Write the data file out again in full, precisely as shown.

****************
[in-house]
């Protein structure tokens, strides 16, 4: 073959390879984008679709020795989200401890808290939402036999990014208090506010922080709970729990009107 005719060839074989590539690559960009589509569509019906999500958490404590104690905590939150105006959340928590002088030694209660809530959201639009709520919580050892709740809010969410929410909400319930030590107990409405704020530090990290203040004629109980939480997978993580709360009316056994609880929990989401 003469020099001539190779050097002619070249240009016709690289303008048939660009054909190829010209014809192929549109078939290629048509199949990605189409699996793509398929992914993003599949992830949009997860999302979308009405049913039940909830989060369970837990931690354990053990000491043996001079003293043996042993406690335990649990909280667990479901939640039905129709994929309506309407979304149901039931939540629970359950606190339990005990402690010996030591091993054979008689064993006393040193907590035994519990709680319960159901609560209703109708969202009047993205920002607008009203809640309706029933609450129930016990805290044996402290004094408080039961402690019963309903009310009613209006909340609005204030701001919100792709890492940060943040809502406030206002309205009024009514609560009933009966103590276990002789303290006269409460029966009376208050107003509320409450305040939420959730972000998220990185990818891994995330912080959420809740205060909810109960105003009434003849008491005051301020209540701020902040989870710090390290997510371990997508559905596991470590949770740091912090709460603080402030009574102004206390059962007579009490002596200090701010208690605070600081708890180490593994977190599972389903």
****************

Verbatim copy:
[in-house]
């Protein structure tokens, strides 16, 4: 073959390879984008679709020795989200401890808290939402036999990014208090506010922080709970729990009107 005719060839074989590539690559960009589509569509019906999500958490404590104690905590939150105006959340928590002088030694209660809530959201639009709520919580050892709740809010969410929410909400319930030590107990409405704020530090990290203040004629109980939480997978993580709360009316056994609880929990989401 003469020099001539190779050097002619070249240009016709690289303008048939660009054909190829010209014809192929549109078939290629048509199949990605189409699996793509398929992914993003599949992830949009997860999302979308009405049913039940909830989060369970837990931690354990053990000491043996001079003293043996042993406690335990649990909280667990479901939640039905129709994929309506309407979304149901039931939540629970359950606190339990005990402690010996030591091993054979008689064993006393040193907590035994519990709680319960159901609560209703109708969202009047993205920002607008009203809640309706029933609450129930016990805290044996402290004094408080039961402690019963309903009310009613209006909340609005204030701001919100792709890492940060943040809502406030206002309205009024009514609560009933009966103590276990002789303290006269409460029966009376208050107003509320409450305040939420959730972000998220990185990818891994995330912080959420809740205060909810109960105003009434003849008491005051301020209540701020902040989870710090390290997510371990997508559905596991470590949770740091912090709460603080402030009574102004206390059962007579009490002596200090701010208690605070600081708890180490593994977190599972389903």